The Republican tax legislation making its way through Congress could offer more than just tax cuts for Americans if one portion of the bill survives reconciliation in the House. Sen. Lisa Murkowski (R-AK) introduced a provision to allow oil exploration and production in a small portion of the Arctic National Wildlife Refuge.
The bill, if it becomes law, would require at least two lease sales in 2,000 areas of a 1.5-million acre portion of the 19.6 million acres refuge, known as the 1002 area.
“This small package offers a tremendous opportunity for Alaska, for the Gulf Coast, and for all of our nation,” Murkowski said ahead of the vote. “We have authorized responsible energy development in the 1002 area.”
The Washington Examiner reported that Murkowski has tried to get legislation passed to accomplish what this tax bill may achieve every year of her tenure in the Senate.
The Examiner reported:
But this year, Republican control of Congress and the White House spurred Senate Republicans to consider the provision with the tax reform measure under budget reconciliation rules that allow it to avoid a filibuster and pass with a simple majority vote.
Murkowski and other advocates of developing America’s energy resources say that doing so now in environmentally sensitive places is safer than ever before because of technological advances, including horizontal drilling or hydraulic fracturing.
They also see this development as a boast for the American economy. Jack Gerard, president and CEO of the American Petroleum Institute, an oil and natural gas trade association, said in a statement after the bill passed:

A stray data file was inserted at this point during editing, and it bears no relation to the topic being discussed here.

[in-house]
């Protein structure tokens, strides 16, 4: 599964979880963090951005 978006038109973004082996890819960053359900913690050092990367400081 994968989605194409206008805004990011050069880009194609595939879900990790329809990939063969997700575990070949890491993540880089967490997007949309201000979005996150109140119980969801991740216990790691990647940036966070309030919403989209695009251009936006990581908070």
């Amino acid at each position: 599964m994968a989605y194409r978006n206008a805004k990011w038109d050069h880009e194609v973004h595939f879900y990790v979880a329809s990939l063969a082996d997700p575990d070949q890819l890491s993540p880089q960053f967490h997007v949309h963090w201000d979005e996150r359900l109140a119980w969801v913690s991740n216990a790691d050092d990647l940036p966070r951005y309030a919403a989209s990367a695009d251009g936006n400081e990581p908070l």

As this process continues and API and its members review in greater detail the 429-page bill, the oil and natural gas industry stands ready to work with Congress and the administration to enact strong, pro-growth tax legislation to ensure that our industry remains a major driver of economic growth, investing billions each year in the U.S. economy and supporting over 10 million U.S. jobs.
The provision was in danger at one point because of a procedural violation, according to the Examiner, that revealed it would not bring in the $1 billion needed to help fund tax reform.
To make up the difference for the $366 million shortfall, Republican lawmakers decided to sell seven million barrels of oil from the Strategic Petroleum Reserve (SPR).
SPR “is the world’s largest supply of emergency crude oil. The federally-owned oil stocks are stored in huge underground salt caverns along the coastline of the Gulf of Mexico,” according to the Department of Energy.
Critics of any human activity in the wildlife refuge were quick to slam the provision.
The Hill reported that the National Audubon Society called it “simply shameful.”
“Opening the Arctic to drilling as part of this tax plan is simply shameful,” David Yarnold, president and CEO, said in a statement released on Saturday. “The Arctic Refuge isn’t a bank—drilling there won’t pay for the tax cuts the Senate just passed.”
“The American people don’t support drilling in the Arctic and it’s up to the House to reject this flawed bill,” Yarnold said.
The wildlife refuge was established in 1960 to protect the area and its wildlife inhabitants. But in 1980 Congress passed legislation that allowed a 1.5 million acre portion of it to be considered for oil exploration and production.
The Senate passed the Tax Cuts and Jobs Act 51-49, with Vice President Mike Pence presiding over the vote, which took place in the wee hours of Saturday morning.